Perfect late summer weather for playing outside. Also seen playing outside: 6 turtles, 5 king fishers, 3 water snakes, some unknown species of fish, 2 blue herons, and many delightful insects.
Workshifts for Week of 9/16/19
by Farmer Derek
Checking on the fall planting of kohlrabi. A forest of arugula, turnips, radishes, and kale are behind. A return of stellar fall brassicas thanks to drier weather.
Workshifts scheduled for this week:
- Wednesday (9/18) 9-11am
- Friday (9/20) 9-11am
- Sunday (9/22) 8-10am
Workshift sign-up instructions may be found here
. Calendar is here
. Member Work Guidelines are here
If it is actively raining during the time of the shift it will be canceled.
We're into the final quarter of the workshift season! Work opportunities will last for another month or so but frequency may decrease as we approach and are in Fall/Autumn.
If you still need to complete your pledged farm labor hours for your share discount please sign up soon. Alternatively, if you'd rather pay the full amount for your farm share that is fine, just send us a check to cover the workshift hours.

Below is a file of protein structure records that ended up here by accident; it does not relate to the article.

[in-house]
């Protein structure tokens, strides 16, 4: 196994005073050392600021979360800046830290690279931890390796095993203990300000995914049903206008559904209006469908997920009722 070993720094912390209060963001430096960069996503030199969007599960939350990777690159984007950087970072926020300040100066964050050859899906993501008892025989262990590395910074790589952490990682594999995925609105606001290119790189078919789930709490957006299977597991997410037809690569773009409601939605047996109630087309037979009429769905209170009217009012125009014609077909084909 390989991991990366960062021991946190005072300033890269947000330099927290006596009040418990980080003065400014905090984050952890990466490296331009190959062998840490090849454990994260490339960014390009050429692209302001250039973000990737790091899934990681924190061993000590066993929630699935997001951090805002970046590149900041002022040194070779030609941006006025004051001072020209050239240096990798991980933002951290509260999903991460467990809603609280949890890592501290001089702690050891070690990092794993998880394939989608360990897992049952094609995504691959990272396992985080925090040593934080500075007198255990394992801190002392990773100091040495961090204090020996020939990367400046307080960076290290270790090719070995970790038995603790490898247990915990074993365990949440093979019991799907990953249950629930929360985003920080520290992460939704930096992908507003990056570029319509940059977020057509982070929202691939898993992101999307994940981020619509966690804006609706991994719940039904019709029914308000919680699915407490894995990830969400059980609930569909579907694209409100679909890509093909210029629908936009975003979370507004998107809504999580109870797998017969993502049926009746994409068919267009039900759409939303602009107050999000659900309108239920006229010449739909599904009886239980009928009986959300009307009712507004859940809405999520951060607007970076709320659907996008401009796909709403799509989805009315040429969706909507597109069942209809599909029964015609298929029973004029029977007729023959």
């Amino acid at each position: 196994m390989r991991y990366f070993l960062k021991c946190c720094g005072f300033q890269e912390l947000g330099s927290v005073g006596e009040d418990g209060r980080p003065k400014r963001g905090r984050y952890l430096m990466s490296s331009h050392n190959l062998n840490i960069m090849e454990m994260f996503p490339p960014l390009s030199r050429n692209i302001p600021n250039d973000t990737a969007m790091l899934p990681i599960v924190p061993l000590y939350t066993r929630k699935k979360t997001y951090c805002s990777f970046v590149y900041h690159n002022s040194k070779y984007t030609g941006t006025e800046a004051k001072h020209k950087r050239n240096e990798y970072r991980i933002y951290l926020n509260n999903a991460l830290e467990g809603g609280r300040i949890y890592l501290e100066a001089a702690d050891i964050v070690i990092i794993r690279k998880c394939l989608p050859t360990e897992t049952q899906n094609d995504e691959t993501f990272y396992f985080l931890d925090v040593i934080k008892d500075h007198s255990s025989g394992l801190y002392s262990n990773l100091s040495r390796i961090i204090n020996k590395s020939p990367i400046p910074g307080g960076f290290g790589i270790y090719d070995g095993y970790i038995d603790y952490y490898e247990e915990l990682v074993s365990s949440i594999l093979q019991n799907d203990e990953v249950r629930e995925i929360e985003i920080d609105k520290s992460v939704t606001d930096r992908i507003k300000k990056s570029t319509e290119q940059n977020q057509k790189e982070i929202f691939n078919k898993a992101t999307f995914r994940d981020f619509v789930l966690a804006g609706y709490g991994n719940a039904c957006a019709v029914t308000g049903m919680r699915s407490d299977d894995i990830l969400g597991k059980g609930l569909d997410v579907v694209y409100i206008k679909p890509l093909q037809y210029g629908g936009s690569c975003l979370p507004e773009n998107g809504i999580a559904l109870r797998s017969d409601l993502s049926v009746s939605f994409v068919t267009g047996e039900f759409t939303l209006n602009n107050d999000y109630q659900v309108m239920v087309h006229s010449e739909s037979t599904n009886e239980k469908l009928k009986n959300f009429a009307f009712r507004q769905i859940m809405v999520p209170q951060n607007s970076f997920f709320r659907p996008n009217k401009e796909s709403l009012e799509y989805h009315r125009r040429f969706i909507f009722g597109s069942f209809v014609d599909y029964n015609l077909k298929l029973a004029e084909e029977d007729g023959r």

Late Fall CSA to be Announced Soon!
by Farmer Dana
Back by very popular demand, rutabaga is also thriving in this dry weather in a field enjoying a post-fallow boost. An awesome winter storage root vegetable, it just might be the tastiest ingredient in a miscellaneous root roast, turning bright orange. It was transplanted this season instead of directly seeding into the soil and thus with adequate spacing and good fertility it is quickly approaching softball size.
Very soon we'll open registration for the 2019 Late Fall CSA. It will run for 8 weeks after the conclusion of the Main Season CSA (which ends the week of 11/4/19, harvest week #26, Week B). After the New Year there may be the occasional Flash Greens, etc, sales.
How I Enjoyed My Harvest
By Linda Dansbury
Checking on the early variety of broccoli, which should start arriving in shares perhaps in a week or two.
Fall cooking is so enjoyable (I think I say cooking is enjoyable in every season). The kitchen is cooler and the veggies start to shift to things that lend themselves to warming meals. Here are a couple of things I prepared this past week. If there is anything you would like to share with membership, please email me at firstname.lastname@example.org and please put Anchor Run in the subject line.